Impact of Heat Stress on Embryonic Implantation

Impact of Heat Stress on Embryonic Implantation

Khursheed Ahmad Wani, Jamila Irfan, Junaid Ahmad Malik
Copyright: © 2021 |Pages: 14
DOI: 10.4018/978-1-7998-4480-8.ch005
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One of the expected effects of mammalian developmental defects is a rise in air temperature. Heat stress adversely affects embryo oogenesis, oocyte maturation, fertilization, and implantation. The number of defects caused by heat stress in all mammals is almost identical, but each species has its own particular sensitivity to specific defects. It suggests that genotype may have a significant effect on the type of defect, its occurrence, and its extent. By heat output and loss, the body temperature is usually preserved in a restricted range, but the equilibrium can be disrupted by illness, inadequate nutrition, and severe environmental temperature. Elevated maternal temperature during pregnancy, either by fever or any other means of heating, may result in embryo death, retarded development, abortion, and many embryonic defects such as cell proliferation, migration, differentiation and apoptosis or programmed cell death, structural and functional defects, and changes in maternal physiology. Maternal heat stress also reduces the levels of placental hormones. This chapter deals with the heat stress effect on reduction of reproductive function, implantation defects, etc. of different animals and humans.
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Effects Of High Temperature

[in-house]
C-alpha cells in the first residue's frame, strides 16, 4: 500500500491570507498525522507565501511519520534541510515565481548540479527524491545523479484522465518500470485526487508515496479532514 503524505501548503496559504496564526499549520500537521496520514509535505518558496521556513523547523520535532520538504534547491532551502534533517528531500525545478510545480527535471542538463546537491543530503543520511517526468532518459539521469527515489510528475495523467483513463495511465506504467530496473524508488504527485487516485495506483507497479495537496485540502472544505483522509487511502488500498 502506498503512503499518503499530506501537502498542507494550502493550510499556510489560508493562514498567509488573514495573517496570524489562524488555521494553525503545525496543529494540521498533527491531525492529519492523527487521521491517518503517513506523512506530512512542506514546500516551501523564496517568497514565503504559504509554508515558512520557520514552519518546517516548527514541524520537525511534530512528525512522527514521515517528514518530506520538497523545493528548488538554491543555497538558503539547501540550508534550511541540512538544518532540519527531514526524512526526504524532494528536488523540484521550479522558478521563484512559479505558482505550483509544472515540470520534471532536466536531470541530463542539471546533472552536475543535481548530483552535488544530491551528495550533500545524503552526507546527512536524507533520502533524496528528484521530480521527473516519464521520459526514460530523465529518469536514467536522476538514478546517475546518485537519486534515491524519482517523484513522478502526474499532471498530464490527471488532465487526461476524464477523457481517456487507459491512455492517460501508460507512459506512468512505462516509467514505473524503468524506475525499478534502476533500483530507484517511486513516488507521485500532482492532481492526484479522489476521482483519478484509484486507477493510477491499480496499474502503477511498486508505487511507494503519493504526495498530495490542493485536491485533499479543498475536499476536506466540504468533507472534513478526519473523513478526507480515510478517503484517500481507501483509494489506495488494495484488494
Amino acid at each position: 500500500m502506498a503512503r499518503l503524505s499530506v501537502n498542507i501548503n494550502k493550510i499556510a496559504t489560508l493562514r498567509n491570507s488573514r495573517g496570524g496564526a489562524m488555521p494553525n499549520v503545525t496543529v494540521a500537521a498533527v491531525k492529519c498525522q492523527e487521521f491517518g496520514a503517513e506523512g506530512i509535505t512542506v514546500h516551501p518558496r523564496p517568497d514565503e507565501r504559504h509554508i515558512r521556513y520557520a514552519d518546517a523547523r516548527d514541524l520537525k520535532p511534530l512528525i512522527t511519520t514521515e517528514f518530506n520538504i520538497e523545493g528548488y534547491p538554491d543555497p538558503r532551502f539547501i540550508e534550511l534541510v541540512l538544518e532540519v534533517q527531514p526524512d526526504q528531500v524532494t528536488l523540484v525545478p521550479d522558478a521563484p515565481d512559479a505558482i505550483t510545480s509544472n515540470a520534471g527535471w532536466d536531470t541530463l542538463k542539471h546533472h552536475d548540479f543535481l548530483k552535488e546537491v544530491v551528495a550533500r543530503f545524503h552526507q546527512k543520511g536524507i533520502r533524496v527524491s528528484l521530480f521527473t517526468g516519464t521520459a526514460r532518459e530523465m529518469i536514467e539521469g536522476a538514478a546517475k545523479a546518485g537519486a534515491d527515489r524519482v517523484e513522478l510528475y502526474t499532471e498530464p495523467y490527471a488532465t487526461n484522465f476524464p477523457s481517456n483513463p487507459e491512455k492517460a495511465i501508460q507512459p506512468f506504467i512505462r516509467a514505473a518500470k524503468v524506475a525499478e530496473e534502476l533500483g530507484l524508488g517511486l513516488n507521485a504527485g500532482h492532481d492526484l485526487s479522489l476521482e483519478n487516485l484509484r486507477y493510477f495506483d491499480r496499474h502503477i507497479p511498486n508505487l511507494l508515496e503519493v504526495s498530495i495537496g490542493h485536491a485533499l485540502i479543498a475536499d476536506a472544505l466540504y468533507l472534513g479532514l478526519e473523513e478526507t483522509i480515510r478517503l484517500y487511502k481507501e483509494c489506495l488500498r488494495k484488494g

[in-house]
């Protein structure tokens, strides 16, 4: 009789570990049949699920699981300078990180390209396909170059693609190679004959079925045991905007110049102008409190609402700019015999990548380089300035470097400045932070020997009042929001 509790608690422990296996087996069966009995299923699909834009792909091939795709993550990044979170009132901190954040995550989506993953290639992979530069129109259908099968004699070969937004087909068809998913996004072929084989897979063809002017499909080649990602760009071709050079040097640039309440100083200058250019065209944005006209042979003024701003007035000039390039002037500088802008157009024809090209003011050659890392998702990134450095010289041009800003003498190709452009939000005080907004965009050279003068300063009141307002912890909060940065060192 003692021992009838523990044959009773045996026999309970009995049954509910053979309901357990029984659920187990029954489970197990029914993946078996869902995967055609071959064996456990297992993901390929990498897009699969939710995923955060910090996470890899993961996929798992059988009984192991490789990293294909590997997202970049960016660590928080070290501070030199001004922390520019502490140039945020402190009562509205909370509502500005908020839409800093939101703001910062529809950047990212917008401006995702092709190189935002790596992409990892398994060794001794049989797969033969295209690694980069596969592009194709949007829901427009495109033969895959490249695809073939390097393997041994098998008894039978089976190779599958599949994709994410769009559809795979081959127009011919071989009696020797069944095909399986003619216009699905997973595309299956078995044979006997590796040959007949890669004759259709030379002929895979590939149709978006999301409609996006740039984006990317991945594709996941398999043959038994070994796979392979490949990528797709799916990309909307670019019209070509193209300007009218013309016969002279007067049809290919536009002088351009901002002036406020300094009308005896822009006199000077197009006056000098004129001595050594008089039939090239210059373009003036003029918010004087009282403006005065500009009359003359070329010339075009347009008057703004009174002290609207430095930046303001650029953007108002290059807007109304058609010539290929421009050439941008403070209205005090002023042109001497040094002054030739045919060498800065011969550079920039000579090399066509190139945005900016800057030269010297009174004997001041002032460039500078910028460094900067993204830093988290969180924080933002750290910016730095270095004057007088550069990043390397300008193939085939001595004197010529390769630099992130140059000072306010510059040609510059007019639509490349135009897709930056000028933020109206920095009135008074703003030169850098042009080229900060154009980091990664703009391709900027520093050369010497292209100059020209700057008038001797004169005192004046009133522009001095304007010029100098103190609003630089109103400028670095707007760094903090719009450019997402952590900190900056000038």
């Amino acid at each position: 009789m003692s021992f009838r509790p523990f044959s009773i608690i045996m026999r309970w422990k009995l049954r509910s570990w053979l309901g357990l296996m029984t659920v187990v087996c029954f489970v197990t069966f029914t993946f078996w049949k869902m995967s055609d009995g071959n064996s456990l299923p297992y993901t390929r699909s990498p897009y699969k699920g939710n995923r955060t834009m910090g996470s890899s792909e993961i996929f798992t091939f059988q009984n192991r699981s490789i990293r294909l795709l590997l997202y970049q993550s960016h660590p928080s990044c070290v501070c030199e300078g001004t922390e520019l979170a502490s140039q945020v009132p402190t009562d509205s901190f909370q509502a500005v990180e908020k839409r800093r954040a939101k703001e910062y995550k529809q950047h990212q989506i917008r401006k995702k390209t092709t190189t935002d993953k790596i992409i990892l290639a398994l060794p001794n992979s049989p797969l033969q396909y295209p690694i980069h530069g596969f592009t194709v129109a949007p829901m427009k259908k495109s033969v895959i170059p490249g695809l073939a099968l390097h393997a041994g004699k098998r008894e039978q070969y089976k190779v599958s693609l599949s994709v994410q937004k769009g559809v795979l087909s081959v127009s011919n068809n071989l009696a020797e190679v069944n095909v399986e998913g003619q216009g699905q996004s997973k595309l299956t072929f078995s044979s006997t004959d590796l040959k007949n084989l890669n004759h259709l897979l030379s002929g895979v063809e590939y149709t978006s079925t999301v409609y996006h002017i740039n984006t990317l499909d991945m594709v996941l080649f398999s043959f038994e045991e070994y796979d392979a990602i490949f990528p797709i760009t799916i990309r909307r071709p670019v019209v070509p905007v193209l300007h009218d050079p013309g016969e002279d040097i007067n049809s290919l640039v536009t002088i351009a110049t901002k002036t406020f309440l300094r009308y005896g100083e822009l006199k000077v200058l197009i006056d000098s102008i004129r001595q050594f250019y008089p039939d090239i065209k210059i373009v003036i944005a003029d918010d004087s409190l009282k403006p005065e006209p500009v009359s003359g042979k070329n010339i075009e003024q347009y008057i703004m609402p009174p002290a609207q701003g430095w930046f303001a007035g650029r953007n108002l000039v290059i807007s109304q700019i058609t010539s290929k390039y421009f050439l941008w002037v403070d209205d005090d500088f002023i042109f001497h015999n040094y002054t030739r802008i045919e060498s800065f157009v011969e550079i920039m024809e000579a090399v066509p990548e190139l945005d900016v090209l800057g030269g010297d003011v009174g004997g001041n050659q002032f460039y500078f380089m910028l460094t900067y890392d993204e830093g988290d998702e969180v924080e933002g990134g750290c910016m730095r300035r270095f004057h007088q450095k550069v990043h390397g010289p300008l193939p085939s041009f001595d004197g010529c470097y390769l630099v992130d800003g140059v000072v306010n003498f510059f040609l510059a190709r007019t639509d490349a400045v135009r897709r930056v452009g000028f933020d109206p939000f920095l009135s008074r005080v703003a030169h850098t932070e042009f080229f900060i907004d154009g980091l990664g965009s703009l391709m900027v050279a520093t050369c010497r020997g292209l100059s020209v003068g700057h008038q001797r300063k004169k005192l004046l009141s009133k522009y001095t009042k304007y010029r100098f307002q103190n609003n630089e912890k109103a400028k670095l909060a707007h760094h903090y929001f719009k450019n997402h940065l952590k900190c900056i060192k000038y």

The closeness between a portion of the impacts of heat and the impacts of ionizing radiation, especially in their targeting of multiplying cells, have been accounted by Wanner and Edwards (1983). Also, harm to veins and the placenta will prompt further disturbance of developmental procedures. These impacts can be changed somewhat by the cell 'heat shock' reaction, which gives some security to uncovered undeveloped organisms. Various components can prompt premature birth and fetal development retardation. Killing of cells warmed during division is a significant element of the heat damaged embryonic brain and face and can be found immediately after short portion of heat. Close to a moderate rise of temperature (2-30C) given to guinea pig embryos during early stages of brain development (day 21 post-origination), mitotic cells show clustering of chromosomes and die. At higher heights (3-40C), cells in S-stage (DNA replication stage) die by apoptosis from 6 hours after exposure, significantly higher temperature may cause prominent degrees of this type of cell death. The imperfections coming about because of limited regions of cell death are normally very distorting and self-evident, for instance neural tube defects (NTD). Heat at later stages, for instance in day 21 guinea pig undeveloped organisms, causes a more extensive, progressively diffuse circulation of cell death and results in a proportional miniature of the normal brain (Edwards et al., 2003).

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